Getting any reading done as a single mom has felt impossible, but this summer, after two years, I finally feel as if I can allot some time for reading again. I recently read Henry James’s The Other House and that showed me that I have the potential once more to finish a novel! So, I hope that you’ll join me in reading a short and strange novel from Anthony Trollope this summer entitled The Fixed Period, which has been on my list for a long while due to its nature as a dystopian piece of Victorian fiction in the key of Jonathan Swift’s satire in Gulliver’s Travels. We shall see how it holds up.
The Fixed Period is a seldom-read work from a prolific author, and I want to learn why! Join me in reading this summer’s pick and chime in with your thoughts on our discussion board.
Our next book will by Arthur Conan’s Doyle’s The Complete Sherlock Holmes (English, 19th century). This volume can be procured for free through the Amazon store, and includes:
Four novels, 5 books of 56 short stories.
1 A Study in Scarlet
2 The Sign of the Four
3 The Hound of the Baskervilles
4 The Valley of Fear
1 The Adventures of Sherlock Holmes
2 The Memoirs of Sherlock Holmes
3 The Return of Sherlock Holmes
4 His Last Bow
5 The Case-Book of Sherlock Holmes
I have chosen this book because I am brainstorming a new article about it, and I look forward to our discussion in the forums. See you there!
After a little hiatus from the book club we crawl in to 2015 with Mark Haddon’s The Curious Incident of the Dog in the Night-Time (2003, British).
Christopher John Francis Boone knows all the countries of the world and their capitals and every prime number up to 7,057. He relates well to animals but has no understanding of human emotions. He cannot stand to be touched. And he detests the color yellow.
Although gifted with a superbly logical brain, for fifteen-year-old Christopher everyday interactions and admonishments have little meaning. He lives on patterns, rules, and a diagram kept in his pocket. Then one day, a neighbor’s dog, Wellington, is killed and his carefully constructive universe is threatened. Christopher sets out to solve the murder in the style of his favorite (logical) detective, Sherlock Holmes. What follows makes for a novel that is deeply funny, poignant, and fascinating in its portrayal of a person whose curse and blessing are a mind that perceives the world entirely literally.
I hope you will join us in discussing this novel in our forums at Goodreads.
Our November 2014 Book Selection is Charles Baudelaire’s collection of poetry The Flowers of Evil (French, 1857/1861).
“In the annals of literature, few volumes of poetry have achieved the influence and notoriety of ‘The Flowers of Evil (Les Fleurs dur Mal) by Charles Baudelaire (1821-67). Banned and slighted in his lifetime, the book that contains all of Baudelaire’s verses has opened up vistas to the imagination and quickened sensibilities of poets everywhere.”
Join us for a discussion of this text in our Goodreads group discussion forum.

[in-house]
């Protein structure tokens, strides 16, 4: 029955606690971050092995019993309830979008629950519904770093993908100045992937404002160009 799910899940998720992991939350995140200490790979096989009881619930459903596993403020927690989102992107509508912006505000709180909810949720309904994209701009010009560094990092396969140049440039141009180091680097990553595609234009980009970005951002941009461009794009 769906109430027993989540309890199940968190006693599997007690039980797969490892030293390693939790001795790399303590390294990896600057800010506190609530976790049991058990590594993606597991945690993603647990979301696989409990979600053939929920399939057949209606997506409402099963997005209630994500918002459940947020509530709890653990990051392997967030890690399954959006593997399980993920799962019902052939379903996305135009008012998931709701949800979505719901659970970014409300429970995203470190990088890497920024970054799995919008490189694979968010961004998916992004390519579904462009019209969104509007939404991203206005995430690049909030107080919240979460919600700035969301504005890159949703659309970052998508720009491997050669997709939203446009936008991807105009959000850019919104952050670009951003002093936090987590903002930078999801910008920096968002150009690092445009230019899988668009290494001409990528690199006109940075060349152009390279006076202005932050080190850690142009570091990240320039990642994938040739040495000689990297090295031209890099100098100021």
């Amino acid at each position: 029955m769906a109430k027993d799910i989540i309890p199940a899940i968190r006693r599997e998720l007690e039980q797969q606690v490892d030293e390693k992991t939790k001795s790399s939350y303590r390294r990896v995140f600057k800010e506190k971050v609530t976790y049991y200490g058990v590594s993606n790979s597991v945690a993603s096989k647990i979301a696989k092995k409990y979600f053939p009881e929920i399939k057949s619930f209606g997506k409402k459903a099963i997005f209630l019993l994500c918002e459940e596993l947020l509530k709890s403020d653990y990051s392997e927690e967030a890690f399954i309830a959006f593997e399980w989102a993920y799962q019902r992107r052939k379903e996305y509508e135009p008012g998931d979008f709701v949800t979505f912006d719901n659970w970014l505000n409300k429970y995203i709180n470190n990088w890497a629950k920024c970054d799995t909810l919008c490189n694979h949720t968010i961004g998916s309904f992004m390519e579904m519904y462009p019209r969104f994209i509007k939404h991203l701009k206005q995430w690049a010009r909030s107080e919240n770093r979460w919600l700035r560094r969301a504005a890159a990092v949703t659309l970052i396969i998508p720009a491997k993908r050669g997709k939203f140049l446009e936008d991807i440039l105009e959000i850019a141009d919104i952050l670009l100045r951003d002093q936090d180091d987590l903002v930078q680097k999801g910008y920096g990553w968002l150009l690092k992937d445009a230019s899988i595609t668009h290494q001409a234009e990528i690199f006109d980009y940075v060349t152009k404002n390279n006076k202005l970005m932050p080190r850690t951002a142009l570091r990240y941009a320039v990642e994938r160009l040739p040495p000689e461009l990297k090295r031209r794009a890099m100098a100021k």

Through October we read Leslie Marmon Silko’s Yellow Woman (Native American — Laguna Pueblo — 1997): a text with an essay that I have taught before in an undergraduate world literature course, and look forward to revisiting, especially as a whole work.
Bold and impassioned, sharp and defiant, Leslie Marmon Silko’s essays evoke the spirit and voice of Native Americans. Whether she is exploring the vital importance literature and language play in Native American heritage, illuminating the inseparability of the land and the Native American people, enlivening the ways and wisdom of the old-time people, or exploding in outrage over the government’s long-standing, racist treatment of Native Americans, Silko does so with eloquence and power, born from her profound devotion to all that is Native American.
Yellow Woman and a Beauty of the Spirit is written with the fire of necessity. Silko’s call to be heard is unmistakable; there are stories to remember, injustices to redress, ways of life to preserve. It is a work of major importance, filled with indispensable truths–a work by an author with an original voice and a unique access to both worlds.
I look forward to hearing about your experience reading Silko’s text! Feel free to let us know your thoughts in our Discussion Forum!
I have wanted to read Vladimir Nabokov’s Ada (1969, Russian) for a very long time and I am thrilled to feature it as the Literary People book selection for September.
Published two weeks after his seventieth birthday, Ada, or Ardor is one of Nabokov’s greatest masterpieces, the glorious culmination of his career as a novelist. It tells a love story troubled by incest. But more: it is also at once a fairy tale, epic, philosophical treatise on the nature of time, parody of the history of the novel, and erotic catalogue. Ada, or Ardor is no less than the supreme work of an imagination at white heat.
Join us in the reading of this controversial book and chime in with your thoughts on our club’s discussion boards at: https://www.goodreads.com/group/show/130927-literary-people